- how does an efficient market actually 'integrate' the information held by the
Jan 17, 2019 rated it liked it  ·  review of another edition
Broad book on the societal value of economics. Most empahsis is on markets and competition. I was not interested in all topics, so I read parts diagonally.

p31 making good policy choices will take a lot of political courage

p130 voting by mail (ie making it easier to vote) actually decreased turn out in some Swiss cantons. Probably because the social pressure was removed, the need to show you are a good citizen.
Funk, Patricia. "Social incentives and voter turnout: evidence from the Swiss mail
Jan 04, 2020 rated it really liked it  ·  review of another edition
A broad and well-written description of the many facets of economics. As someone who went into this book knowing nearly nothing about economics, this book served as a good introduction to it all with Tirole's writing style keeping me engaged throughout the entire work. Alongside that this book also has an excellent commentary on how economics can best benefit society through Tirole's definition of the "common good". By far my favorite section was his writing on competition policy (pretty much ...more
Preethi Govindarajan
It is an accessible introduction to economics and he sets up his rationale for the writing the book well.
All the chapters are about essential and interesting things.
I do wish he had written in greater detail, at least the last five chapters which seem very pertinent:
Competition policy and industrial policy
How digitization is changing everything
Digital economics
Innovation and intellectual property
Sector regulation
Daniel Frank
Jean Tirole lays out all he knows (and most of what there is to know) about public economics. Tirole writes with humility, but his brilliance and depth of knowledge shine through. The world would be better off if everyone who writes about politics on Twitter was forced to read this book.

The last section (from page 353 on) is masterful.

Tianhang Hu
Apr 09, 2018 rated it it was amazing
I was thinking about giving it a 4/4.5, because I think some of the discussions get very academic for a general audience (economic theories), although I don't mind them personally as a math and economics student.
I think Professor Tirole could have reduced his coverage on some of the issues (aka, the book is very lengthy), but overall, due to his care for humanity, I gave it a 5 star.
Edvard Johansson
Jun 17, 2018 rated it really liked it  ·  review of another edition
Hope politicians read this!

Most of the contents are very familiar to the mainstream economist. However, I guess that the mainstream economist is not the one who is supposed to read this book. It is intended for others, and politicians in particular I suppose. And it would be fantastic if politicians read it! But to get them to read it is a different matter....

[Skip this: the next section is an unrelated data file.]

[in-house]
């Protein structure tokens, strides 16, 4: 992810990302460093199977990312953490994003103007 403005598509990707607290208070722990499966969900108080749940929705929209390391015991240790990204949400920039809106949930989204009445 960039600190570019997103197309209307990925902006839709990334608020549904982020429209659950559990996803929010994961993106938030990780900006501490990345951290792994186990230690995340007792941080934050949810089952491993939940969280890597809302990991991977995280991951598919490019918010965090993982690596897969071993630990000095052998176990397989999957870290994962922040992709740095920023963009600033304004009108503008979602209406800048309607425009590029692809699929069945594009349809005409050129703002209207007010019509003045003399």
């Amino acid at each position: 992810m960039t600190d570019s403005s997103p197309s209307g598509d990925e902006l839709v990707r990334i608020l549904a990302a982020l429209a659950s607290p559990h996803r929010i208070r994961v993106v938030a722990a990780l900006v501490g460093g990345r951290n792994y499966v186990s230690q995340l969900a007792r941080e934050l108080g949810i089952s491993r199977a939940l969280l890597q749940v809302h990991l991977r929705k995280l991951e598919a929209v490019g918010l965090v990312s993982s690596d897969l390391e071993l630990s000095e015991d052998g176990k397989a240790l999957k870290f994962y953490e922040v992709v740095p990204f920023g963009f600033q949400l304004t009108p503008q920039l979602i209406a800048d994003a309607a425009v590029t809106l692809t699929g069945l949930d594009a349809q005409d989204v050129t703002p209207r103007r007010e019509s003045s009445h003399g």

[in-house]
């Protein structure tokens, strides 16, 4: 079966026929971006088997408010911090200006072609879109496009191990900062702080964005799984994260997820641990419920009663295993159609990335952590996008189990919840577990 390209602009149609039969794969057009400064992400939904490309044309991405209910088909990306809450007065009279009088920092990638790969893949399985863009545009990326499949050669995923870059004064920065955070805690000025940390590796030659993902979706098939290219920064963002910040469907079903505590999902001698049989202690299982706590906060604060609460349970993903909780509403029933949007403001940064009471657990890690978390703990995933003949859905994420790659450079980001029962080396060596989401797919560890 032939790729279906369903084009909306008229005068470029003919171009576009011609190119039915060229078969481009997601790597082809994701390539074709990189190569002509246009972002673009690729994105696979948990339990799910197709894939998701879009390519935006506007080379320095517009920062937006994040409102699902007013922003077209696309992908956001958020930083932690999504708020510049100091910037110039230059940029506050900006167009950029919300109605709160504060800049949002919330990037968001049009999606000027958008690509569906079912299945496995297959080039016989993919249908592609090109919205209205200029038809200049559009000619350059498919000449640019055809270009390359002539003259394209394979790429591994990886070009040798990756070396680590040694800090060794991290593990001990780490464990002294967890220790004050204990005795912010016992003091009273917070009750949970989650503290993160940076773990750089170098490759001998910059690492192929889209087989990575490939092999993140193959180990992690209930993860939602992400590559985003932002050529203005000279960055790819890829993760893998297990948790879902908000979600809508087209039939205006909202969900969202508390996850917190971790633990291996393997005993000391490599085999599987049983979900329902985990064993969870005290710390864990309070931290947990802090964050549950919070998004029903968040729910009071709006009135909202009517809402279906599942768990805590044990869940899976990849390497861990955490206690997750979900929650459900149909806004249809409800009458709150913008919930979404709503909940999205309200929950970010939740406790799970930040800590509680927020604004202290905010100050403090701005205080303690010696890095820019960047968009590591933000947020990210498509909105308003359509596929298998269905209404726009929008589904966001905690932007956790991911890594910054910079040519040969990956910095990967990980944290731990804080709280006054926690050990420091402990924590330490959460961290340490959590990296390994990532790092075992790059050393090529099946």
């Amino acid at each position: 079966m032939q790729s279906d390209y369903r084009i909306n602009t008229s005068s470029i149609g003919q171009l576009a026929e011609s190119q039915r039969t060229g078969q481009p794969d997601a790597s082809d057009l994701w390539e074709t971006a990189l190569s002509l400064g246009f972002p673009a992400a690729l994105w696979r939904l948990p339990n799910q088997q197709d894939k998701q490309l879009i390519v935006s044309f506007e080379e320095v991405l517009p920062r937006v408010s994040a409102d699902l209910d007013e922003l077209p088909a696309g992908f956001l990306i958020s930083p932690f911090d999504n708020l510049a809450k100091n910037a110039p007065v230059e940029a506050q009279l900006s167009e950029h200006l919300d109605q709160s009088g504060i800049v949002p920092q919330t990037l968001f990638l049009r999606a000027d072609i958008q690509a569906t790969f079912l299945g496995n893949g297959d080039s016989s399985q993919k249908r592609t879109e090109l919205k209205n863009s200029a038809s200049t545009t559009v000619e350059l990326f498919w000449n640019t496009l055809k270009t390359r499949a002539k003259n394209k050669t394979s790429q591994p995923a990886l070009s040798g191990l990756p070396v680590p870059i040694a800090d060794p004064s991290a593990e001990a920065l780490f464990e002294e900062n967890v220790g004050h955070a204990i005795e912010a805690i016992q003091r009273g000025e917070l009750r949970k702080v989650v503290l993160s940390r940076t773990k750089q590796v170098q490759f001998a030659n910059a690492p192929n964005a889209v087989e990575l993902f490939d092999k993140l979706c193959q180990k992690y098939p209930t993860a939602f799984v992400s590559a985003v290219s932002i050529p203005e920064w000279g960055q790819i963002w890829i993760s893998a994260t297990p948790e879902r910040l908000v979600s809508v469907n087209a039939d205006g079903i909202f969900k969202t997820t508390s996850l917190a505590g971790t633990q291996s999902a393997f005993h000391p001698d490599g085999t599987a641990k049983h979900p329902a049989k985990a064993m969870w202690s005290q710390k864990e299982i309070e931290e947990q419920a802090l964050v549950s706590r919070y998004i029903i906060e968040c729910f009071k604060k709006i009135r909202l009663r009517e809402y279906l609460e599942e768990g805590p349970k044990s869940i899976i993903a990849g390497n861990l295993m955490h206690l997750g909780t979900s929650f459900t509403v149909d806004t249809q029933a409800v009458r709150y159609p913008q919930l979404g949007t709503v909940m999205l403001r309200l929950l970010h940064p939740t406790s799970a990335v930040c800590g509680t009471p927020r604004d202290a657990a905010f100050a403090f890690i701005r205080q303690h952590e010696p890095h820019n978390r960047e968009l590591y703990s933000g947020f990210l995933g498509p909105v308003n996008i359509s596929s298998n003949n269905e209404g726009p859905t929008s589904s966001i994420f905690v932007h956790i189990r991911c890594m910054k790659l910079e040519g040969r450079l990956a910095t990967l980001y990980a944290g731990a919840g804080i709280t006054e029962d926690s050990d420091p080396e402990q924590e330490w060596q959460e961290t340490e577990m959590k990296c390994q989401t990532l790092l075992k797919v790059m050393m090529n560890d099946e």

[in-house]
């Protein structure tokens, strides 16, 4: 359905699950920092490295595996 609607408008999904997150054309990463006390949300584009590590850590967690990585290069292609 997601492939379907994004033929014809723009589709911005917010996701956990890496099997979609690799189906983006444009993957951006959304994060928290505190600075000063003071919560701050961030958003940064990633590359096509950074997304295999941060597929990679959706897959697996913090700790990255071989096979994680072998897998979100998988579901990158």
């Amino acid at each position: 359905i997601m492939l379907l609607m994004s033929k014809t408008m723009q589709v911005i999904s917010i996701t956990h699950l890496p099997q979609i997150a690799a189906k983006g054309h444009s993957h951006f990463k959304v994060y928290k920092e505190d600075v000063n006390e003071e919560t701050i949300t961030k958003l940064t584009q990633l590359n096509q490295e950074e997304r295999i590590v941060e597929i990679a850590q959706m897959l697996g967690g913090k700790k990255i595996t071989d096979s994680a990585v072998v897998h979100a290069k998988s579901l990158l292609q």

Mar 04, 2018 rated it really liked it
The strongest points are beginning, where Tirole discusses his notion of what it means to do economic research, and those chapters where he covers areas that his own work touches on. His views on topics like climate change or labor markets seem reasonable but nothing novel.
May 23, 2019 rated it really liked it  ·  review of another edition
Very interesting overall. An great introduction to economics focused to many important practical matters. Some areas weren't so much to my interest, so the dry style made it a bit harder to read. Thankfully, all chapters can be read independently.
Dani Ollé
Apr 16, 2018 rated it really liked it  ·  review of another edition
Good introductory text reviewing many different economic issues
Jan 14, 2020 rated it it was amazing
Educational and insightful. But writing is slightly dry
Jan 02, 2020 rated it it was amazing
Good one but hope each chapter could be extended in more details.
Mar 31, 2019 rated it really liked it
Slightly heavy reading. But a very important book that tries to demystify many concepts and at the same time propagates that economists need to play a bigger role in shaping the future. Instructive.
Fernando  Hoces de la Guardia
This is more a collection of essays than a cohesive but. But there are some really good essays in it, and are much worth a second read.
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“Not only are we subject to cognitive biases, we also frequently seek out things that reinforce them. We interpret facts through the prism of our beliefs; we read the newspapers and seek the company of people who will confirm us in those beliefs; and thus we stick obstinately to these beliefs, whether or not they are correct.” 1 likes
“When we think about an economic problem, the first answer that occurs to us is not always the correct one.” 1 likes